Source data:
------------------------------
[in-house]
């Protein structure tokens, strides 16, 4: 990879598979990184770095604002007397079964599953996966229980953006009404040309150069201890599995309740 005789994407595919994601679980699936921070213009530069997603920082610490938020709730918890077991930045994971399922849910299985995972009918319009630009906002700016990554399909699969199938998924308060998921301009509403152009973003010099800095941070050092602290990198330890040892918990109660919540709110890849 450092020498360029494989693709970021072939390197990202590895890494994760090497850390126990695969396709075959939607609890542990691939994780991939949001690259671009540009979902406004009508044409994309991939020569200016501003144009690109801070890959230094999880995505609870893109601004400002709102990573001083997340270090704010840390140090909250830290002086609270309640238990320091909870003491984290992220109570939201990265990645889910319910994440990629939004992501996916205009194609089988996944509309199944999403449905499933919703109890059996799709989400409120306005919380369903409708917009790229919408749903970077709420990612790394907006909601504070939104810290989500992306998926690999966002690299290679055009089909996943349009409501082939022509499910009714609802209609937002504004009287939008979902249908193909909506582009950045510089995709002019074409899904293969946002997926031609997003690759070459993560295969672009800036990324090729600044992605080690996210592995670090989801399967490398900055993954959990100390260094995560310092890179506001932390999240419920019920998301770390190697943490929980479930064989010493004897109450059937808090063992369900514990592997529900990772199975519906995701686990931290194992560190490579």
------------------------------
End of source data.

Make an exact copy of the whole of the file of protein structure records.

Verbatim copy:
[in-house]
């Protein structure tokens, strides 16, 4: 990879598979990184770095604002007397079964599953996966229980953006009404040309150069201890599995309740 005789994407595919994601679980699936921070213009530069997603920082610490938020709730918890077991930045994971399922849910299985995972009918319009630009906002700016990554399909699969199938998924308060998921301009509403152009973003010099800095941070050092602290990198330890040892918990109660919540709110890849 450092020498360029494989693709970021072939390197990202590895890494994760090497850390126990695969396709075959939607609890542990691939994780991939949001690259671009540009979902406004009508044409994309991939020569200016501003144009690109801070890959230094999880995505609870893109601004400002709102990573001083997340270090704010840390140090909250830290002086609270309640238990320091909870003491984290992220109570939201990265990645889910319910994440990629939004992501996916205009194609089988996944509309199944999403449905499933919703109890059996799709989400409120306005919380369903409708917009790229919408749903970077709420990612790394907006909601504070939104810290989500992306998926690999966002690299290679055009089909996943349009409501082939022509499910009714609802209609937002504004009287939008979902249908193909909506582009950045510089995709002019074409899904293969946002997926031609997003690759070459993560295969672009800036990324090729600044992605080690996210592995670090989801399967490398900055993954959990100390260094995560310092890179506001932390999240419920019920998301770390190697943490929980479930064989010493004897109450059937808090063992369900514990592997529900990772199975519906995701686990931290194992560190490579």